La Bottine Souriante,
Jusqu'aux p'tites heures
('Til the wee hours)

(Mille Pattes, 1991)

Probably no North American folk group was as influential throughout the 1990s as Quebec's La Bottine Souriante. And no album was more pivotal to the band's development than this one, which lands high up on any all time top-10 lists of recordings.

When the original members of La Bottine joined up with the brass quartet for this album, it set a new course for the already well-established group. Their early albums had been straight-out-of-the-kitchen, Quebecois traditionals. With this change La Bottine became more than the excellent ambassadors for Quebec roots music that they were in the 1980s; they became innovators, creating a whole new sound.

This new La Bottine, evidenced for the first time here on Jusqu'aux p'tites heures, marries the traditional Quebecois with the jazzy riffs of a brass quartet. "Le Chanson du Queteux," the smooth "Ninette," the energetic "Picoro" and Raymond Levesque's laid-back "Emilien" all feature this new sound.

But LBS also gives us the wonderful traditional reels ("Reel de Pointe au Pic," "Brandy Payette") and exceptional traditional vocals ("La Turlutte des 33 voleurs") we expect from them. And, as usual, Yves Lambert's vocals and Michel Bordeleau's foot percussion are highlights.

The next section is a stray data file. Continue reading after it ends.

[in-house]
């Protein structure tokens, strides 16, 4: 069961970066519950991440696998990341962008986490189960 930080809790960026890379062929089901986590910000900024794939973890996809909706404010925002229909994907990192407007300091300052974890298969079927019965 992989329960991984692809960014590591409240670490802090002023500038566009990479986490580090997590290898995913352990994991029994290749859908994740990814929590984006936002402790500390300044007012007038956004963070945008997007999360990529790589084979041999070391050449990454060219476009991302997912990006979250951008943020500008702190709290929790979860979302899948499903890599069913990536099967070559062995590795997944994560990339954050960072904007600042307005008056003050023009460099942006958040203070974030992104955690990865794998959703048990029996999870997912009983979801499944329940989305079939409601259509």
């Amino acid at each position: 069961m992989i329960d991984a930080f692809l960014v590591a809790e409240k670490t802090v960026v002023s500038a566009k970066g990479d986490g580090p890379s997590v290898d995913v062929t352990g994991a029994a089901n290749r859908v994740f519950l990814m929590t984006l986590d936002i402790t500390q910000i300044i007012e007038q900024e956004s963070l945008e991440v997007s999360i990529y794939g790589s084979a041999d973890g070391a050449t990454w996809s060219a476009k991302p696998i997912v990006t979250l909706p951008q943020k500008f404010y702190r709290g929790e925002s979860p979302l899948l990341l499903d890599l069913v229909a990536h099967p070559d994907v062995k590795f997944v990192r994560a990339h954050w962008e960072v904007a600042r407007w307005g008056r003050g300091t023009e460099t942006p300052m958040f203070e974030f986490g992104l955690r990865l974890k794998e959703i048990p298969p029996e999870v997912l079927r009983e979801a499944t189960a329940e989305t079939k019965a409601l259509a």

Much of the album is an extended meditation on the bottle -- the joys of alcohol consumption as well as its downside. "Picoro" is the story of someone who drinks himself into the grave, along with several family inheritances. "Un p'tit coup, Mesdames" means "(have) a little drink, ladies." "Emilien" is the story of a group of men who once had fun partying together but no longer have the energy to partake ... and so on.

But there are other, more serious topics. "Le Derap de la guerre" is singer Lambert's first foray into rap (or a facsimile thereof) in an effective anti-war rant -- the first President Bush was fighting the first Gulf War at the time. Rap, that is, merged with a traditional Quebec vocalization, or turlutte.

Jusqu'aux p'tites heures is a pioneering recording with theme, structure and variety. It's also a lot of fun! And it set the course for their subsequent successful album La Mistrine and later work that established the band's reputation as world folk pioneers. This is folk music that is deeply rooted in the traditions which nonetheless transcends the "folk" label. I highly recommend it.

- Rambles
written by David Cox
published 24 January 2004